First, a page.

Guys, We Have A Problem: How American Masculinity Creates Lonely Men
When Paul Kugelman was a kid, he had no shortage of friends. But as he grew older and entered middle age, his social world narrowed.
"It was a very lonely time. I did go to work and I did have interactions at work, and I cherished those," he says. "But you know, at the end of the day it was just me."
Kugelman's story isn't unusual: researchers say it can be difficult for men to hold on to friendships as they age. And the problem may begin in adolescence.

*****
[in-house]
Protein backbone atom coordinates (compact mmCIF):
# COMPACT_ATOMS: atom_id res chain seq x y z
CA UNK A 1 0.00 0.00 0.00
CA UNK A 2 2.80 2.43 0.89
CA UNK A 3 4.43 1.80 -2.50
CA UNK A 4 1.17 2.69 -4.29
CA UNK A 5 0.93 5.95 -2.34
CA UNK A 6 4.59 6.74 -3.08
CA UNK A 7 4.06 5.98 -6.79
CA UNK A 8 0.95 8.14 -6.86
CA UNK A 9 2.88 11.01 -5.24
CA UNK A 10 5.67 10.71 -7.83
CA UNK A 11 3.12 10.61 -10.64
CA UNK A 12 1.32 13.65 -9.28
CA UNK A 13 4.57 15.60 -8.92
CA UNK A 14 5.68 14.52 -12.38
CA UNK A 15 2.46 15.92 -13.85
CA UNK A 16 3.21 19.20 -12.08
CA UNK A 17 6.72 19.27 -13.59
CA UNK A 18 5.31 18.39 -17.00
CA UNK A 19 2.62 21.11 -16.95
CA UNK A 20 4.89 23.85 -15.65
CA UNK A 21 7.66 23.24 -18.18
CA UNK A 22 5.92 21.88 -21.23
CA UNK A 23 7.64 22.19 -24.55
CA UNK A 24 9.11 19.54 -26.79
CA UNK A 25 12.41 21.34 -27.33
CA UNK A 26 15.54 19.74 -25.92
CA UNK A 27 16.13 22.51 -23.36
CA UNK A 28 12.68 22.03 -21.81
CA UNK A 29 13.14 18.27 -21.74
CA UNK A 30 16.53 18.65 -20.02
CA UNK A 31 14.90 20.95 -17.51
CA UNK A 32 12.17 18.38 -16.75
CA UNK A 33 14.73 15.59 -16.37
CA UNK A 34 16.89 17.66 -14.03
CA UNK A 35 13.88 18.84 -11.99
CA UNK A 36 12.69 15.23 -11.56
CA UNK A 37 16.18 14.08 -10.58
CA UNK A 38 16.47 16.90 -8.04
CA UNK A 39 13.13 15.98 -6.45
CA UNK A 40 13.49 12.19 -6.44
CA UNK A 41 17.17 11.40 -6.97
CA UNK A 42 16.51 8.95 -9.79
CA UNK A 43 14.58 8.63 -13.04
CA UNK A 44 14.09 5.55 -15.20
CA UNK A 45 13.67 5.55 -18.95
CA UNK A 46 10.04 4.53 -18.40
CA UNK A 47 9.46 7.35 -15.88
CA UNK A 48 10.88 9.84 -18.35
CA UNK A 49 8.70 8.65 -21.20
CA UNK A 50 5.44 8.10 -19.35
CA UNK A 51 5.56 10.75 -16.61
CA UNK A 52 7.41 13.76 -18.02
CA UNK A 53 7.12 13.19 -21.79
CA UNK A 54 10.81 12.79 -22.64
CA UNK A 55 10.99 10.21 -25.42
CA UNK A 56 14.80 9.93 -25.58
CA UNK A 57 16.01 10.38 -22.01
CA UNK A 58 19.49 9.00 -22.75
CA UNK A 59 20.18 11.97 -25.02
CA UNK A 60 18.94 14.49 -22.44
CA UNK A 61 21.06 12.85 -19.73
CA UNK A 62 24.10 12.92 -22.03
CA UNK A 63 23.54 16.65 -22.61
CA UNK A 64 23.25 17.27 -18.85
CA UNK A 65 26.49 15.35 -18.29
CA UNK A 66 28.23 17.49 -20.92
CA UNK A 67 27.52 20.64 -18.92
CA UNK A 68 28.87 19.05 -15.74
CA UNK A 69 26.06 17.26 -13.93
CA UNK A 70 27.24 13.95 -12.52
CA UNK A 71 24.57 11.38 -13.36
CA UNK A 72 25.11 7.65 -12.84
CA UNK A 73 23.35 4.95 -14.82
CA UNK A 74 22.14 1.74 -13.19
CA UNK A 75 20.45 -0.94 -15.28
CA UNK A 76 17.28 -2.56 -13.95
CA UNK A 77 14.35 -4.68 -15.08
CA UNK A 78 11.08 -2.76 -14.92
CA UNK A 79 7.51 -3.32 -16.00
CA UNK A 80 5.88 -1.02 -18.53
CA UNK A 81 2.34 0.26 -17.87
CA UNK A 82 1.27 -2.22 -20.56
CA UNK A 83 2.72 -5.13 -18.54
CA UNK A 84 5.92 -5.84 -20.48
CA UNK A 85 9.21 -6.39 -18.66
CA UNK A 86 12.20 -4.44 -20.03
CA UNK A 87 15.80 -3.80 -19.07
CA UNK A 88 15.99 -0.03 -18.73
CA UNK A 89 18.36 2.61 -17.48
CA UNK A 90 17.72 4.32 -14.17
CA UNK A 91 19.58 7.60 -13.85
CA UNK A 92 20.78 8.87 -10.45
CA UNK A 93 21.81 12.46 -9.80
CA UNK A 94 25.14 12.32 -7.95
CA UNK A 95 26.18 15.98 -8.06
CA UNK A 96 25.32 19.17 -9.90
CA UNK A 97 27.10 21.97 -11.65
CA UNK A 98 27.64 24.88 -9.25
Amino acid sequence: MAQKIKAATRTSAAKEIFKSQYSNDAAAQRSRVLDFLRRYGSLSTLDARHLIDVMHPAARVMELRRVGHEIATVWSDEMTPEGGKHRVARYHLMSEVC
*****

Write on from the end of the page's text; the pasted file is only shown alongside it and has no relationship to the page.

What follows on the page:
New York University psychology professor Niobe Way has spent decades interviewing adolescent boys. She points to the cultural messages boys get early on.
"These are human beings with unbelievable emotional and social capacity. And we as a culture just completely try to zip it out of them," she says.
This week on Hidden Brain, we look at what happens when half the population gets the message that needing others is a sign of weakness, and that being vulnerable is unmanly.
This episode refers to the Harvard Study of Adult Development, Niobe Way's book, Deep Secrets,and research on suicide rates and social interaction.
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